Oil was steady on Wednesday as signs of a global economic slowdown were countered by OPEC-led supply cuts which helped support Brent crude futures above $60 per barrel.
International Brent crude oil futures were at $60.66 per barrel at 0444 GMT, 2 cents above their last close.
U.S. West Texas Intermediate (WTI) crude futures were flat from their last settlement, at $52.11 a barrel.
“Fundamentals offer no clear price direction,” said Norbert Ruecker, head of commodity research at Swiss bank Julius Baer.
Prices were prevented from rising as signs of a global economic slowdown mounted.
China, Asia’s biggest economy, faces rising trade uncertainties this year, a commerce ministry official said on Wednesday, after the government earlier this week reported poor December trade data, with both exports and imports contracting from a year earlier.
In Japan, core machinery orders slowed sharply in November in a sign corporate capital expenditure could lose momentum as a bruising U.S.-China trade war spills into the global economy.
Adding to the trade woes, the U.S. economy is taking a larger-than-expected hit from a partial government shutdown, White House estimates showed on Tuesday, as contractors and even the Coast Guard go without pay and talks to end the impasse seem stalled.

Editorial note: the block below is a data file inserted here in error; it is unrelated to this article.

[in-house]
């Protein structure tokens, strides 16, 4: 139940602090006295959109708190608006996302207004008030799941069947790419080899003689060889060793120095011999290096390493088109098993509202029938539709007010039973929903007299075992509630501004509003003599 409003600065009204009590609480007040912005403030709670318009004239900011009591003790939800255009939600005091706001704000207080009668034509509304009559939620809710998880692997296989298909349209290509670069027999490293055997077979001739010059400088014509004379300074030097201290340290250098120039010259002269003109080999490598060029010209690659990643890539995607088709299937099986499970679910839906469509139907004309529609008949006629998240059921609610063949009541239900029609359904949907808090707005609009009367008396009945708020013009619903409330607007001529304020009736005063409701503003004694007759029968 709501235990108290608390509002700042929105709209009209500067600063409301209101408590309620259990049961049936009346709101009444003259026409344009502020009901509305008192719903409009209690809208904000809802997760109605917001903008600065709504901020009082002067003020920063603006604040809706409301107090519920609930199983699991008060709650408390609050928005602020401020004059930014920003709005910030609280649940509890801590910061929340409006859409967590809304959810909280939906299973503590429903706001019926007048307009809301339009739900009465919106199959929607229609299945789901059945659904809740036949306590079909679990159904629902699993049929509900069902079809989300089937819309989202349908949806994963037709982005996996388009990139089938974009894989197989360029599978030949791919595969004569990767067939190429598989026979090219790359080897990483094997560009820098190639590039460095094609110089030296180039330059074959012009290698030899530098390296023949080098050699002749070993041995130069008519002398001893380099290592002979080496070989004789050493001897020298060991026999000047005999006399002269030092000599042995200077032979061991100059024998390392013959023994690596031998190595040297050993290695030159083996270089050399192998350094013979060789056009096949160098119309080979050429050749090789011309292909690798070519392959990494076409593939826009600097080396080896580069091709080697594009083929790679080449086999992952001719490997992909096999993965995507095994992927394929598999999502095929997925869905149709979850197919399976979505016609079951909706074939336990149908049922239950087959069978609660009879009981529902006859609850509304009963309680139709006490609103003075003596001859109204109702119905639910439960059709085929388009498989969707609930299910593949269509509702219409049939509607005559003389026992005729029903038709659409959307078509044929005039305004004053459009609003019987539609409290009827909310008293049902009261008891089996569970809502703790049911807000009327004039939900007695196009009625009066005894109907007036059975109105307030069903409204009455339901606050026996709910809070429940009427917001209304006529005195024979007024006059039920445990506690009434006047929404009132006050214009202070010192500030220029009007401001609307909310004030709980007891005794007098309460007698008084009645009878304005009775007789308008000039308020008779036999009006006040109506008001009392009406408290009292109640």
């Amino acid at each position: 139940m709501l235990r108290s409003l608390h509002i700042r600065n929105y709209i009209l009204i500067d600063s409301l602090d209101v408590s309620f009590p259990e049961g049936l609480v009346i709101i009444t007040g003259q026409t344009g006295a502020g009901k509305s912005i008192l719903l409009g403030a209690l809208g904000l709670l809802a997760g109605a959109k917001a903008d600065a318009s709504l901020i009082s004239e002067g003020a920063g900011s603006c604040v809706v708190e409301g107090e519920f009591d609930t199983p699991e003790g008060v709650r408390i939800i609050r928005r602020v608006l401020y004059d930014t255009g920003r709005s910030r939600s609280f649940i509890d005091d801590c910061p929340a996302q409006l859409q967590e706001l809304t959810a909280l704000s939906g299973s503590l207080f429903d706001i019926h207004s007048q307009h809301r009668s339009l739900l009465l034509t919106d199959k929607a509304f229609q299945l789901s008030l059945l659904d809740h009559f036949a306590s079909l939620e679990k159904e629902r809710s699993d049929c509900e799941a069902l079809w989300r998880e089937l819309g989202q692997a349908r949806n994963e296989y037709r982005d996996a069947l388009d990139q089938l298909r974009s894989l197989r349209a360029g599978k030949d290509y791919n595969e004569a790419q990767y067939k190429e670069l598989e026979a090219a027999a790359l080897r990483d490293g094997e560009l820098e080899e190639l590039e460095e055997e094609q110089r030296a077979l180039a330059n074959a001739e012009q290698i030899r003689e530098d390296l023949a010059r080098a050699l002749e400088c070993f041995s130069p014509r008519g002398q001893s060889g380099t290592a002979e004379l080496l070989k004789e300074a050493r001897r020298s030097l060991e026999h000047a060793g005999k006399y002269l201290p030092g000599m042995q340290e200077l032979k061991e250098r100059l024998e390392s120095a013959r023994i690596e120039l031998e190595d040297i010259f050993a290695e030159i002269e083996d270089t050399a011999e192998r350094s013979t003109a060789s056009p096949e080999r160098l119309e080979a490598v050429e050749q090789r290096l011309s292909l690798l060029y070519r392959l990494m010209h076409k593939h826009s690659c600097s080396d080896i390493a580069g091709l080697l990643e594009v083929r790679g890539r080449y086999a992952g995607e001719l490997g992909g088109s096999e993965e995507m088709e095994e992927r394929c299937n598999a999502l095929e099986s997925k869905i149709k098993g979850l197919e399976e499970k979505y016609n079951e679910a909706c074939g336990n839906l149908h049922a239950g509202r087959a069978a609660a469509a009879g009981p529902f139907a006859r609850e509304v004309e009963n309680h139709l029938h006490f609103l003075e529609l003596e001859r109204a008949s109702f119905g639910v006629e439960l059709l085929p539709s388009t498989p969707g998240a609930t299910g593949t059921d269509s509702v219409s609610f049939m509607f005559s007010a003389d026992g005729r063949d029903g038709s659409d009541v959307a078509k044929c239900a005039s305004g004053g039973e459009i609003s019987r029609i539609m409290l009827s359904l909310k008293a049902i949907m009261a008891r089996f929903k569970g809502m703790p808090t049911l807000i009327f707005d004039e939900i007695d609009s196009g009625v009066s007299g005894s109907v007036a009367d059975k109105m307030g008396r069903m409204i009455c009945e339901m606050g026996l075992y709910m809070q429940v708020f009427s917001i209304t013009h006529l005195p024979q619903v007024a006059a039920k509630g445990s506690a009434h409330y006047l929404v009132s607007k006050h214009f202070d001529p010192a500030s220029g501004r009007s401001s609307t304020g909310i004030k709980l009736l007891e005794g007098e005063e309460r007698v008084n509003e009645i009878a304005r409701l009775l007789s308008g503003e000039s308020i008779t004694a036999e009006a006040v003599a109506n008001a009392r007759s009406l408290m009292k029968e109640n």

The outlook for the global economy darkened further when British lawmakers on Tuesday overwhelmingly rejected Prime Minister Theresa May’s deal to leave the European Union.
OPEC cuts support crude
Despite this, oil markets are receiving support from supply cuts started late last year by producer group the Organization of the Petroleum Exporting Countries (OPEC) and major non-OPEC producer Russia.
However, surging U.S. crude oil production, which hit a record 11.7 million barrels per day (bpd) late last year, threatens to undermine the OPEC-led efforts.
U.S. crude oil output is expected to rise to a record of more than 12 million bpd this year and to climb to nearly 13 million bpd next year, the U.S. Energy Information Administration said on Tuesday, in its first 2020 forecast.
With so much uncertainty around demand and supply, the outlook for oil markets is unclear.
Oil prices are expected to oscillate close to current levels, according to a large annual survey of energy professionals conducted by Reuters between Jan. 8 and 11, with Brent prices in 2019 expected to average $65 per barrel, unchanged from surveys in 2016, 2017 and 2018.
“The oil market remains amply supplied and prices are set to trade rangebound,” Ruecker said. “Softening demand makes too-high prices short-lived … Similarly, (supply) cuts and slowing shale output make too-low prices short-lived.”